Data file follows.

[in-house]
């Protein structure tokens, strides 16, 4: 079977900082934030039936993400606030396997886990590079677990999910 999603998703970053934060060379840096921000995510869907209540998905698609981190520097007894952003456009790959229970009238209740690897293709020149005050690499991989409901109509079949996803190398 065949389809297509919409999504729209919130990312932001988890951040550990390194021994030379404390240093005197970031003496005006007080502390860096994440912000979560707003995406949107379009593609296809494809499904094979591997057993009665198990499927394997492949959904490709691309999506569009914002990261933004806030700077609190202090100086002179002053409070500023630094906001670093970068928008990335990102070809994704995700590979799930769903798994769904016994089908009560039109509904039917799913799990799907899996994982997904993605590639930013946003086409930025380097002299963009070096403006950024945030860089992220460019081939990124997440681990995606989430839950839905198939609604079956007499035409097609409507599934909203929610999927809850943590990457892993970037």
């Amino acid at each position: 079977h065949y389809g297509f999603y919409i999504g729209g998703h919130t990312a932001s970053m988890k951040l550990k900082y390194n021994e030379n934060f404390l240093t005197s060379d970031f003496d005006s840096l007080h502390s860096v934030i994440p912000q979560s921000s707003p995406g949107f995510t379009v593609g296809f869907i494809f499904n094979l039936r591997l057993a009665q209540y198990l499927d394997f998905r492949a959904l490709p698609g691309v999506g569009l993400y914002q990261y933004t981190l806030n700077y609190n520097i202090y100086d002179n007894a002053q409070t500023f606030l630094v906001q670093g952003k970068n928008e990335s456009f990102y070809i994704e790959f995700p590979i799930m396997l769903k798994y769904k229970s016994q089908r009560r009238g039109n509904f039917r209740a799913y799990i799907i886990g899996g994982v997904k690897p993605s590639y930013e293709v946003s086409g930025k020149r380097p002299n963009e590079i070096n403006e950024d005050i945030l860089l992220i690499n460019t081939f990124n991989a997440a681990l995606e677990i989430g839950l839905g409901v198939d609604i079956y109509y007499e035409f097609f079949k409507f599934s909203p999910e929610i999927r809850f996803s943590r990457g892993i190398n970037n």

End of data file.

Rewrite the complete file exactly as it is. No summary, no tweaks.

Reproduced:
[in-house]
């Protein structure tokens, strides 16, 4: 079977900082934030039936993400606030396997886990590079677990999910 999603998703970053934060060379840096921000995510869907209540998905698609981190520097007894952003456009790959229970009238209740690897293709020149005050690499991989409901109509079949996803190398 065949389809297509919409999504729209919130990312932001988890951040550990390194021994030379404390240093005197970031003496005006007080502390860096994440912000979560707003995406949107379009593609296809494809499904094979591997057993009665198990499927394997492949959904490709691309999506569009914002990261933004806030700077609190202090100086002179002053409070500023630094906001670093970068928008990335990102070809994704995700590979799930769903798994769904016994089908009560039109509904039917799913799990799907899996994982997904993605590639930013946003086409930025380097002299963009070096403006950024945030860089992220460019081939990124997440681990995606989430839950839905198939609604079956007499035409097609409507599934909203929610999927809850943590990457892993970037």
């Amino acid at each position: 079977h065949y389809g297509f999603y919409i999504g729209g998703h919130t990312a932001s970053m988890k951040l550990k900082y390194n021994e030379n934060f404390l240093t005197s060379d970031f003496d005006s840096l007080h502390s860096v934030i994440p912000q979560s921000s707003p995406g949107f995510t379009v593609g296809f869907i494809f499904n094979l039936r591997l057993a009665q209540y198990l499927d394997f998905r492949a959904l490709p698609g691309v999506g569009l993400y914002q990261y933004t981190l806030n700077y609190n520097i202090y100086d002179n007894a002053q409070t500023f606030l630094v906001q670093g952003k970068n928008e990335s456009f990102y070809i994704e790959f995700p590979i799930m396997l769903k798994y769904k229970s016994q089908r009560r009238g039109n509904f039917r209740a799913y799990i799907i886990g899996g994982v997904k690897p993605s590639y930013e293709v946003s086409g930025k020149r380097p002299n963009e590079i070096n403006e950024d005050i945030l860089l992220i690499n460019t081939f990124n991989a997440a681990l995606e677990i989430g839950l839905g409901v198939d609604i079956y109509y007499e035409f097609f079949k409507f599934s909203p999910e929610i999927r809850f996803s943590r990457g892993i190398n970037n």